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2009-11-21 Hand-made fractals
2009-11-20 Leonardo Solaas
2009-11-18 Zoomable mandalas
2009-11-17 The Anonima group
2009-11-15 Dan Wills' fractal art
2009-11-14 The Exlibris Museum
2009-11-11 (Lack of) zoomable images
2009-11-05 BMFAC 2009
2009-11-04 Fractal flags
November 4th 2009
There are people who blogged several times about the strange (to say the least) idea that fractal art will be taken seriously only after it will start making "bold political and sociological statements". They seem to consider that art can be "serious", whatever it means, only by having a sociological content. There are sufficient examples in the history of art that prove this hypothesis wrong. It may be true that contemporary artworks are more prone to claim a sociological content, but this is not a reason why any artist should feel obliged to go with the flow. I can't say that I often found the "statements" claimed by contemporary works to be very subtle or smart. To make intelligent and refined statements, there is unfortunately often no other solution than writing them clearly in an article or a book. (There are of course exceptions, see this blog post for instance.) Finally, even if artists probably like to think about this differently, the actual power of art as a way to awaken the public on sociological issues is tiny, especially if you compare it to mass media. This stems from the mere fact that it is impossible to diffuse massively an artwork over the time during which its commentary is relevant. (In constrast, I do not doubt that art can reveal in hindsight the political and sociological concerns of a society at a given time in history.)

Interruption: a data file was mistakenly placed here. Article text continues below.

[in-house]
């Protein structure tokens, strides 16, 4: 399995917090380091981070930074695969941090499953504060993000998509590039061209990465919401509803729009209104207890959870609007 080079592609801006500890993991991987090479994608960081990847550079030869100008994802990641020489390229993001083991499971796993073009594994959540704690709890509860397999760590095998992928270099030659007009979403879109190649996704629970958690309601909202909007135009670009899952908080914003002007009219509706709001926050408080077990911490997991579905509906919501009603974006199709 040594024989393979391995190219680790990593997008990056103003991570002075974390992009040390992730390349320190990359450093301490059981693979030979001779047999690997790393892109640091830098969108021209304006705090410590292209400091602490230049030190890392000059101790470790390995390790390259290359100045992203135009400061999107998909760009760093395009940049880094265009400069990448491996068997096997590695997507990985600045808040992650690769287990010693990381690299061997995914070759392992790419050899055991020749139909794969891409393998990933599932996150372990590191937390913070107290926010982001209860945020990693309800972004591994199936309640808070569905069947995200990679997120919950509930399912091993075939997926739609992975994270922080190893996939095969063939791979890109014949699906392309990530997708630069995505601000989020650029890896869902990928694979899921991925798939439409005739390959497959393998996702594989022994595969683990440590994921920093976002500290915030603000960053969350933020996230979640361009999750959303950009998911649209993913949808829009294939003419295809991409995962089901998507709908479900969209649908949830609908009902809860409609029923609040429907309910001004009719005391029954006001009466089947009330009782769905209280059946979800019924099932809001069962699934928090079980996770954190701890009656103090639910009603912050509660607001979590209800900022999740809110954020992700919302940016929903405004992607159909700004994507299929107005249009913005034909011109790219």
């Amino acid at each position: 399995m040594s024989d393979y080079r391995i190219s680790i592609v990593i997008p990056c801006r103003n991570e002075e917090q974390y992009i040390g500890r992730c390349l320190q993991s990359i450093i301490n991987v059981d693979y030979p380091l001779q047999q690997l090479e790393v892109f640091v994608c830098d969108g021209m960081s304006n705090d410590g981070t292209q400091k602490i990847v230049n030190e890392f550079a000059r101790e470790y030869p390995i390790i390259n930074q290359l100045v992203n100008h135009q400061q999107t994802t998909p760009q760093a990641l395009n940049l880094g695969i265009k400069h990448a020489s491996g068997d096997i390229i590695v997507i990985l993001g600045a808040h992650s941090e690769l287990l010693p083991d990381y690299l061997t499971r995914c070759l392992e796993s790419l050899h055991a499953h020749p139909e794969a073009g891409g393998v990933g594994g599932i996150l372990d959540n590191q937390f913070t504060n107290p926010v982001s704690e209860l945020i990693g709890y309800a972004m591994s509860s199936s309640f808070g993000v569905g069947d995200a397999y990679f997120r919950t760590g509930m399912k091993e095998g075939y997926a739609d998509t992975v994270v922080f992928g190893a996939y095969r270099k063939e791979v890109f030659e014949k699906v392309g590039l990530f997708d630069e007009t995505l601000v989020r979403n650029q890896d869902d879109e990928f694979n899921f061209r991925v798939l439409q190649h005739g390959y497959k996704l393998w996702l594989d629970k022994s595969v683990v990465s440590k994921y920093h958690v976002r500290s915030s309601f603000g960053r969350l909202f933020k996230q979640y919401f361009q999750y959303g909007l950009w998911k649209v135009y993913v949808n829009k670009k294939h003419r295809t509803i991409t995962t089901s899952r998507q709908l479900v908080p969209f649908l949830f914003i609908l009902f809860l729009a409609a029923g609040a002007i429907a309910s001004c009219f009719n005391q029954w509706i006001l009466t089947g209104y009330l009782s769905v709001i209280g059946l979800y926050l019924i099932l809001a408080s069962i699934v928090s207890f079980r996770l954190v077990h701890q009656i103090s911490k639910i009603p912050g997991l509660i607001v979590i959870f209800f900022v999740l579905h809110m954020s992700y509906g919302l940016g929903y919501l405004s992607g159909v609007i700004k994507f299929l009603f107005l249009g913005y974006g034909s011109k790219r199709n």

Independently from this fact, a visual artwork making sociological statement usually needs to be figurative to some extent, and fractal art is anything but figurative. There are of course ways of depicting scenes and concrete objects, but the results are always pretty cheesy (see my old space scenes, for instance...).
So just to contradict myself, let's speak about flags. Flags do have a strong political connotation, and their (often) simple design allows to draw them with purely algorithmic methods. I tried my hand at this. Here is how the swiss and american flags may look like in a fractal world. I chose them maybe because I'm swiss and live in America, but mostly because their designs are interesting, and I'm afraid that any political statement you may get from them will be fictionnary.
In case someone would like to try it as well, here is some inspiration.